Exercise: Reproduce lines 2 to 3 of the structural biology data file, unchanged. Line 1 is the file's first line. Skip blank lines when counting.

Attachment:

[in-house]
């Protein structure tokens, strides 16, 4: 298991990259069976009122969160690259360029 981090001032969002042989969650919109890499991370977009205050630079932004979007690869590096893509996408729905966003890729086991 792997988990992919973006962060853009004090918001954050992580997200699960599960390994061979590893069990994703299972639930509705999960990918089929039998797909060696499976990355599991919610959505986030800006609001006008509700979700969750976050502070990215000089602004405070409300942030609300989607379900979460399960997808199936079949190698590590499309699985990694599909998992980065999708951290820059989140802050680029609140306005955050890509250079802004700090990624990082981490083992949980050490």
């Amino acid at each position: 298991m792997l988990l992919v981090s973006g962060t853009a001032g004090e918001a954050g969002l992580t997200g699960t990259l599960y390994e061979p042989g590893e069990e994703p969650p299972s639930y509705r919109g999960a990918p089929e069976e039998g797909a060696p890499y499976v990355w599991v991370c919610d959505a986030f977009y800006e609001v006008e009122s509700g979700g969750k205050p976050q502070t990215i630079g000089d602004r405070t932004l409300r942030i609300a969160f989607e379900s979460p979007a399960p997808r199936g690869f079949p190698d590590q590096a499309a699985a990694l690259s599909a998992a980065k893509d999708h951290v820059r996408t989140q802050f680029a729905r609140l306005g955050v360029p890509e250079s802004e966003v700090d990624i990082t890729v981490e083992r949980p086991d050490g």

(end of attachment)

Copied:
């Protein structure tokens, strides 16, 4: 298991990259069976009122969160690259360029 981090001032969002042989969650919109890499991370977009205050630079932004979007690869590096893509996408729905966003890729086991 792997988990992919973006962060853009004090918001954050992580997200699960599960390994061979590893069990994703299972639930509705999960990918089929039998797909060696499976990355599991919610959505986030800006609001006008509700979700969750976050502070990215000089602004405070409300942030609300989607379900979460399960997808199936079949190698590590499309699985990694599909998992980065999708951290820059989140802050680029609140306005955050890509250079802004700090990624990082981490083992949980050490």
């Amino acid at each position: 298991m792997l988990l992919v981090s973006g962060t853009a001032g004090e918001a954050g969002l992580t997200g699960t990259l599960y390994e061979p042989g590893e069990e994703p969650p299972s639930y509705r919109g999960a990918p089929e069976e039998g797909a060696p890499y499976v990355w599991v991370c919610d959505a986030f977009y800006e609001v006008e009122s509700g979700g969750k205050p976050q502070t990215i630079g000089d602004r405070t932004l409300r942030i609300a969160f989607e379900s979460p979007a399960p997808r199936g690869f079949p190698d590590q590096a499309a699985a990694l690259s599909a998992a980065k893509d999708h951290v820059r996408t989140q802050f680029a729905r609140l306005g955050v360029p890509e250079s802004e966003v700090d990624i990082t890729v981490e083992r949980p086991d050490g």